Recently a friend mentioned a detail that caught her Southern ear while watching a movie. In the scene she referenced, the narrator tells the viewers about the women on the porch “peeling corn.” Of course, those of us raised in the country give that one a tee-hee-hee because everyone should know that corn is shucked — not peeled! Faulty movie details are irksome to me; highly paid movie directors should do their homework.
Fake Southern accents are hard to take, especially if the acting is a bad, overdone exaggeration of Southern culture. Few actors raised outside the South can master that tongue, or mannerisms, for that matter, but I try to be tolerant. Not everyone can have Reece Witherspoon’s Tennessee twang or Octavia Spencer’s Alabama tones. When the accent is right, it does not draw attention to itself.
Another glaring flubbed detail in TV and movies is the ever-present fully developed, several-months-old baby handed to the mother immediately after a birth in a labor and delivery scene. Apparently, the people helping with those scenes have never seen a fresh newborn all slimy and red and indignant over being squeezed from its cozy womb. Babies do not come into this world neat and tidy, clapping their little hands and cooing like doves. Trust me on that one.
A biology background can make a person notice things other people might not. One night watching TV, I told my husband that the plants in rows where the actors hoed were not corn, and that maybe corn stalks are hard to come by in Hollywood, so they use Johnson’s grass or something else. He did not take issue with the fake corn. I suppose I need to stop expecting realism.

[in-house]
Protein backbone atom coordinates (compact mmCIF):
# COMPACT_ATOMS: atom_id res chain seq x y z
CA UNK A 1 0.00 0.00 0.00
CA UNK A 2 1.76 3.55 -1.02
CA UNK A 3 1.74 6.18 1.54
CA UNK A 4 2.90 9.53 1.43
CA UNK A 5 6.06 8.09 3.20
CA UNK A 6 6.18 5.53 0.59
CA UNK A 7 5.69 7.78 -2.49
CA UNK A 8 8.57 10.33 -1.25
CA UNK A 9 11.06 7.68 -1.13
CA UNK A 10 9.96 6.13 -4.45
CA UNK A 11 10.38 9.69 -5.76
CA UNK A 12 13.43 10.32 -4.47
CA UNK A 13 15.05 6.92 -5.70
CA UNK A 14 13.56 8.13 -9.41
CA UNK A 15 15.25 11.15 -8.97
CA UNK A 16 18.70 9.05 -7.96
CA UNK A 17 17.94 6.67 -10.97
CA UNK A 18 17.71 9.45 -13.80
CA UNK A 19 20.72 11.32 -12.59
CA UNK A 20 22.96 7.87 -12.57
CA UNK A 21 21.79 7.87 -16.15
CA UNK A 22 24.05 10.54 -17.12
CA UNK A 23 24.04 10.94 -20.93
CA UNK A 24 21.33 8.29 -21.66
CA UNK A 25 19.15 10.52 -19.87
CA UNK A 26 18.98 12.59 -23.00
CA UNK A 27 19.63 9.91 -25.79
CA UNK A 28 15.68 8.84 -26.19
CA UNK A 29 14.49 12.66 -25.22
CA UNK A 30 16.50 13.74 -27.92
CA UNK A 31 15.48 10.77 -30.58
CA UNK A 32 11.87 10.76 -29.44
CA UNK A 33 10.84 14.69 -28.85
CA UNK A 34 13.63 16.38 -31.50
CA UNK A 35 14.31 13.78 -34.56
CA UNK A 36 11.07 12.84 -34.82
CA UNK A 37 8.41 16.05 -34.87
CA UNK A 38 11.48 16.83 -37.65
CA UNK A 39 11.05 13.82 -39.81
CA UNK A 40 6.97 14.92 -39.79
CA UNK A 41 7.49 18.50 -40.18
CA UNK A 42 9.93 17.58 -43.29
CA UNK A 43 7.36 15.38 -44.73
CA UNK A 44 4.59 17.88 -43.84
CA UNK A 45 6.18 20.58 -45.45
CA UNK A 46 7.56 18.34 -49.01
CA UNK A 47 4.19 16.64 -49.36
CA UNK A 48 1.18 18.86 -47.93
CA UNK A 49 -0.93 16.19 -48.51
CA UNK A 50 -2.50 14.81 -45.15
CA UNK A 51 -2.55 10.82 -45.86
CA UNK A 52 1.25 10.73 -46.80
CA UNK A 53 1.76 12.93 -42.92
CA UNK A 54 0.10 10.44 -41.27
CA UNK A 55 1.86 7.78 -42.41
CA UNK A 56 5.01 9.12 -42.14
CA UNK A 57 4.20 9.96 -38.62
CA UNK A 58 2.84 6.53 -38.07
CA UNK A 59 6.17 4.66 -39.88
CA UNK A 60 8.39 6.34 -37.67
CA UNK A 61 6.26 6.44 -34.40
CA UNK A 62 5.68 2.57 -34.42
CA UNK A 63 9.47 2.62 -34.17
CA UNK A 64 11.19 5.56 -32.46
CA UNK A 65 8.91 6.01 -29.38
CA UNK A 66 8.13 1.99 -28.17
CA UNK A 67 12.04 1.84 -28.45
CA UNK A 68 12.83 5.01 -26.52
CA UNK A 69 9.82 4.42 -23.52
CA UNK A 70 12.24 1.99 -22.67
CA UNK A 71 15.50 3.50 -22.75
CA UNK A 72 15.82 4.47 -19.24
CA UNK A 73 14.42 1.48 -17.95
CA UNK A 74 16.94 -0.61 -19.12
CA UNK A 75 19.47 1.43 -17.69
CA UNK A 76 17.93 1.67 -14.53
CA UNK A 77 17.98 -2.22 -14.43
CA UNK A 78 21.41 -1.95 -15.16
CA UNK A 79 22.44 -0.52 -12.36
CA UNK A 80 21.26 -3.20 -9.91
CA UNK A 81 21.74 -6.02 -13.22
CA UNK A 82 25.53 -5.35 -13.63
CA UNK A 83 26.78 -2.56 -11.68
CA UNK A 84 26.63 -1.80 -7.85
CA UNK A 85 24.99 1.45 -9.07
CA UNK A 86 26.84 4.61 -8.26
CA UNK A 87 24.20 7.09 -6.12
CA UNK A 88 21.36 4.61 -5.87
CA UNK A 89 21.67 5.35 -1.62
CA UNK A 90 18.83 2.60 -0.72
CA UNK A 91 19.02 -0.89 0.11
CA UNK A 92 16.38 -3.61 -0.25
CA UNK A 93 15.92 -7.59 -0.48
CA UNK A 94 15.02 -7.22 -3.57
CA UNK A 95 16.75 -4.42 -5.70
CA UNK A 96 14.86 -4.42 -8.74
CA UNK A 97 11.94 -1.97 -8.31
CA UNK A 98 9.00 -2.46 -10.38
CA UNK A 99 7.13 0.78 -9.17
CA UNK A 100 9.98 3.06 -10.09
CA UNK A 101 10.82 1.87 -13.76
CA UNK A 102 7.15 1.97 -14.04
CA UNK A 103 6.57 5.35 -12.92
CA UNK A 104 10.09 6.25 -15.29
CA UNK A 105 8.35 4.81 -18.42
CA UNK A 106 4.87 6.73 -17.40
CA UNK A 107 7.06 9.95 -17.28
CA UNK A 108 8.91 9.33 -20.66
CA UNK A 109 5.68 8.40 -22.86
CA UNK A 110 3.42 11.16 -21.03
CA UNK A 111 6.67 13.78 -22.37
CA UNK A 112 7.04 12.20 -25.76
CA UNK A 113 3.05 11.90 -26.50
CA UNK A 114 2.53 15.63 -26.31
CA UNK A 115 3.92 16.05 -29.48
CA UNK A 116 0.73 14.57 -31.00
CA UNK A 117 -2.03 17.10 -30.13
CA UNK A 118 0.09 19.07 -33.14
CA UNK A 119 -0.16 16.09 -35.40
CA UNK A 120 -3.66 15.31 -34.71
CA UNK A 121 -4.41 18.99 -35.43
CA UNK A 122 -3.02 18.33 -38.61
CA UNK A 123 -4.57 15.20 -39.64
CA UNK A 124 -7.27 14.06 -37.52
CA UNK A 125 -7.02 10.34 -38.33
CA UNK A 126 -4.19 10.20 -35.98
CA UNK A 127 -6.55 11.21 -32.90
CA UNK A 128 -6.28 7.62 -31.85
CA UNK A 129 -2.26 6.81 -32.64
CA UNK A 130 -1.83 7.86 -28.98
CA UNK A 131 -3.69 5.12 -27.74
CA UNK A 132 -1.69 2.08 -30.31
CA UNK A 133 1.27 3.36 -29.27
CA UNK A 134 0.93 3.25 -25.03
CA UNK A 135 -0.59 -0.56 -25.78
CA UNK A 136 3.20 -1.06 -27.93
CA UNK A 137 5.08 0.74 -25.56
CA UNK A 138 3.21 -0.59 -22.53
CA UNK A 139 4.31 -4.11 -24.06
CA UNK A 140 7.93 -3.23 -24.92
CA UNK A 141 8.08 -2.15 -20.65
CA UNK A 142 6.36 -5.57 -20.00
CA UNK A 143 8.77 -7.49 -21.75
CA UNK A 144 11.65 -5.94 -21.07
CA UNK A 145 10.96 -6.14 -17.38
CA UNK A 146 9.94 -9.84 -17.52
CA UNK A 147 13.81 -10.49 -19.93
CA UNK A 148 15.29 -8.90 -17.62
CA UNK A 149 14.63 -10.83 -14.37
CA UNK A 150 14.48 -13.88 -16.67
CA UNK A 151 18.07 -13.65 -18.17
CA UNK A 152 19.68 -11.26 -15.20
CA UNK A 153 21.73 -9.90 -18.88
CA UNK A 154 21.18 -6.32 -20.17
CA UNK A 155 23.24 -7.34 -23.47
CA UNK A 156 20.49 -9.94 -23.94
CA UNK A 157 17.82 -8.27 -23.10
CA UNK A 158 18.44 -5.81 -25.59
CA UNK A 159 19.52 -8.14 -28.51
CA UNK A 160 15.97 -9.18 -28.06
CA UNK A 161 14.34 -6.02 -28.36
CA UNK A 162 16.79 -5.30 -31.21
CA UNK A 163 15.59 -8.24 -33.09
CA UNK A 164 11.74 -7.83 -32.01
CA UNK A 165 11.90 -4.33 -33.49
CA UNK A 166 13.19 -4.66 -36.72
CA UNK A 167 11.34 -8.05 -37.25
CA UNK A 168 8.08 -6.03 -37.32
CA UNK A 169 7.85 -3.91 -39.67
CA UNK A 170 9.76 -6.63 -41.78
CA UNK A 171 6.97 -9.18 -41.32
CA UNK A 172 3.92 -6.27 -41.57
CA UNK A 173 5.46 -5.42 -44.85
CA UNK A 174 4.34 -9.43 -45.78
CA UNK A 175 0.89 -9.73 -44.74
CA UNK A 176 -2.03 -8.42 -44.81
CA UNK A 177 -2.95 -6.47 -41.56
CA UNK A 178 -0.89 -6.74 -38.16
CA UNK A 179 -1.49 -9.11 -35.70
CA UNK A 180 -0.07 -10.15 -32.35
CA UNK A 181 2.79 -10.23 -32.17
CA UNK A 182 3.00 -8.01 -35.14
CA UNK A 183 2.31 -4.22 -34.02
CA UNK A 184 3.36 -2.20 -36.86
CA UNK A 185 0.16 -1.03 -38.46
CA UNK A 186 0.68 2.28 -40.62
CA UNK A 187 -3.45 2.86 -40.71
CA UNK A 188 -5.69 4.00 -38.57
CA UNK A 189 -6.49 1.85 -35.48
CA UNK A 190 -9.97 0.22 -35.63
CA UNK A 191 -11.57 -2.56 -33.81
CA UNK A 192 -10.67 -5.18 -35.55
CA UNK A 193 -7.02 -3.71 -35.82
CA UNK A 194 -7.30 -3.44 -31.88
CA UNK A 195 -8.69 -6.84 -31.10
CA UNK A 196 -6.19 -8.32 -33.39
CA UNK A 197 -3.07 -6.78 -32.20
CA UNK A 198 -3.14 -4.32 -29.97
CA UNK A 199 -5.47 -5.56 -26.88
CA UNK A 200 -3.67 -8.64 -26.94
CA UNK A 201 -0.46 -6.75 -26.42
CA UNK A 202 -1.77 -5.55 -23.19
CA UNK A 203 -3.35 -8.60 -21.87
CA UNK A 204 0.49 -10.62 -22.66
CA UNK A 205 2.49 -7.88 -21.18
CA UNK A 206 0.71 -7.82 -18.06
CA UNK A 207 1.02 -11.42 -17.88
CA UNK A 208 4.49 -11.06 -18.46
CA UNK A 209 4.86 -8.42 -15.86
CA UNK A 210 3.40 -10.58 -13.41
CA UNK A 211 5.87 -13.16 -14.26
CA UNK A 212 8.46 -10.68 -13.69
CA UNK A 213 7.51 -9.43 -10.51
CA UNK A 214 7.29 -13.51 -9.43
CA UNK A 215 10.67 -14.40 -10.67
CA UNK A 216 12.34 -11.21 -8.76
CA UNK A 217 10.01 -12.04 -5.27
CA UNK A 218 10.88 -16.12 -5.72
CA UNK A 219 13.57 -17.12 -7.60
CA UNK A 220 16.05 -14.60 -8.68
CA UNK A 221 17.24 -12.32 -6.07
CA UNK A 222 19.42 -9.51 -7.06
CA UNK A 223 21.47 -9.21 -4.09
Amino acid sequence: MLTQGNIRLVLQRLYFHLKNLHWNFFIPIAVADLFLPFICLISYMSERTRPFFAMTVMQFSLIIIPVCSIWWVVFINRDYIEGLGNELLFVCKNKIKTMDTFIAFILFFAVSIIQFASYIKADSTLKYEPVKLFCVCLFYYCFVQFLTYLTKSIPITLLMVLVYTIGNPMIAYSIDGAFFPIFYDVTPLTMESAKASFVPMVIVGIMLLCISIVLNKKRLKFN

Maybe I am just too detail-oriented. Even in children’s books I expect more integrity in illustrations than often exists. In perusing books for Easter presents, I saw a springtime-theme picture book with symbolic spring phenomena presented in rhymes and artwork: butterflies emerging from cocoons, birds building nests and laying eggs, seeds sprouting — all that plus a bear coming out of his winter hibernation cave. The problem with the bear was that he was grossly roly-poly, not a fat-depleted, lean bear from a real hibernation looking for something to devour. But that is not a cutesy image.
Perhaps my strongest reaction to one of those springtime books happened when looking at the Easter selections. Because I want my grandchildren to know the truth of Jesus’ death and resurrection, I wanted a book with that perspective rather than Easter bunnies and all that. The totally unrealistic crucifixion scenes disturbed me.
Do not get me wrong — I was not looking for a Mel Gibson “The Passion of the Christ” slaughter scene illustration, but children should know that death on a Roman cross does not look like a Precious Moments pink, green and yellow glowing event. Nearly all the books showed a clean, fully clothed Jesus (even smiling) on the cross with birds in the sky and green grass, more like a picnic scene than a crucifixion.
Eventually I found a well-written and -illustrated Easter story book that represented the awful death of Jesus using darkness, as noted in scripture, with a side view that left the gory details to the mind of the reader. Even a small child would know that something bad happened to Jesus there. Adding to the quality of the book, the author did not leave the children without hope, ending the book with a resurrection scene depicting a fully restored, alive Savior, absolutely the most important detail, the essence of the whole Gospel. Without it, true hope on earth cannot be found.
I can accept the silly things in media like a movie set where apple trees are represented by some strange nursery ornamental, or fake accents, or mountains in the background of an N.C. beach scene, but whether in a children’s book or a tome of theology, we cannot afford to distort the details of the death and resurrection of Jesus. Too much is at stake to get that wrong.
So, come next Sunday, here is a Happy Easter, Glorious Resurrection Day, or whatever you may call the day. I will leave that detail to you!